As an extension of the J. Paul Getty Museum’s energetic collecting of high-quality manuscripts, Thomas Kren, the museum’s young and keen-eyed curator of medieval manuscripts, has put together a show that samples illuminated manuscripts and their patrons. “Vie a Mon Desir”: Illuminated Manuscripts and Their Patrons” continues through July 2.
During the Middle Ages, the major patron for illumination was the church and book illustration was restricted to monasteries and ecclesiastic subjects. As the renaissance arrived, with all its rich and princely nobles and urban centers, patronage was extended to include some of the most powerful and elite names in history. Book execution fell from the hands of monks to premier artists sought mainly for their skill at illustrating everything from the standard prayer books to romantic histories to fencing manuals. (A charming one that outlines moves and combatants in black and white contour lines is included here.)
The premise behind the show is that these little books present an interesting way to delve into the social, political and economic goals of patrons. That’s a tremendous load to put on a mere 18 delicately painted pages of parchment, spectacular as they may be.
But the relationship between the codex and its wealthy sponsor is pretty obvious: The richer the person, the finer the artisan and the more tour de force the product. As you might expect, powerful and probably somewhat egotistic rulers like Duke Philip the Good of Burgundy (whose sponsorship is sampled in the very fine “History of Charles Martel”) had themselves lauded in their manuscripts either by showing their pious acts, close proximity to saints, or with their substantial worldly possessions never too far away.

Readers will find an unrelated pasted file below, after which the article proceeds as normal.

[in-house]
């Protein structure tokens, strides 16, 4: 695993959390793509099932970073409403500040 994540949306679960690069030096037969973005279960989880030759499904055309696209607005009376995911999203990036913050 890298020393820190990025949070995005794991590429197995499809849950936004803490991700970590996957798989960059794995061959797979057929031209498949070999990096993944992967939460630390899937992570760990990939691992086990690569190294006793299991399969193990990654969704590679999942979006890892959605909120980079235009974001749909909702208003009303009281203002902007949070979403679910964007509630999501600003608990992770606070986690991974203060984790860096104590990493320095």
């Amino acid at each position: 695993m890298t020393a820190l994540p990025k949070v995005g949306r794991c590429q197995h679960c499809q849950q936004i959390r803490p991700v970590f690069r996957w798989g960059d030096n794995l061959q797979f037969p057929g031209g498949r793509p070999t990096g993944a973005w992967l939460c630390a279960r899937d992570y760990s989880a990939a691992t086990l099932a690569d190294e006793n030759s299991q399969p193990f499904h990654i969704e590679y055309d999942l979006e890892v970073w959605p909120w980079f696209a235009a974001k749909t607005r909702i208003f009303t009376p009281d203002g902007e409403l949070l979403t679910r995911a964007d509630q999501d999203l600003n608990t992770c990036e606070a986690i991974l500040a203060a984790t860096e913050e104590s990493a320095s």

All these subtle and not so subtle prejudices of patron (and sometimes artisan) seep into these beautiful creations, but ultimately the show doesn’t need a thesis to persuade us that it is an excellent, thoughtfully amassed anthology of illumination from the 11th to the 16th centuries.
This exhibition scores on its variety of hands and its consistent quality. A 12th-Century New Testament illumination of St. Luke floating in a pure gilt field and draped in classical robes shows the regional influence of Byzantine mosaics. A jagged, Gothic-ly rendered St. Hedwig, canonized wife of Henry I, graces the page of a book ordered by one of the saint’s very distant descendants, who shows himself in knight’s armor with his richly attired wife praying at the foot of their famous relative.
Kren aptly titled the show “Vie a Mon Desir” (Life According to My Desire) after those words inscribed in a gorgeous book of hours commissioned around 1455 by Simon de Varie, who shows himself not as his hedonistic motto would imply but in pious prayer before a virtuoso rendition of an approving Madonna and Child. That these little books served as personal propaganda can’t be denied; that they are exquisite works of art unto themselves can’t be argued either.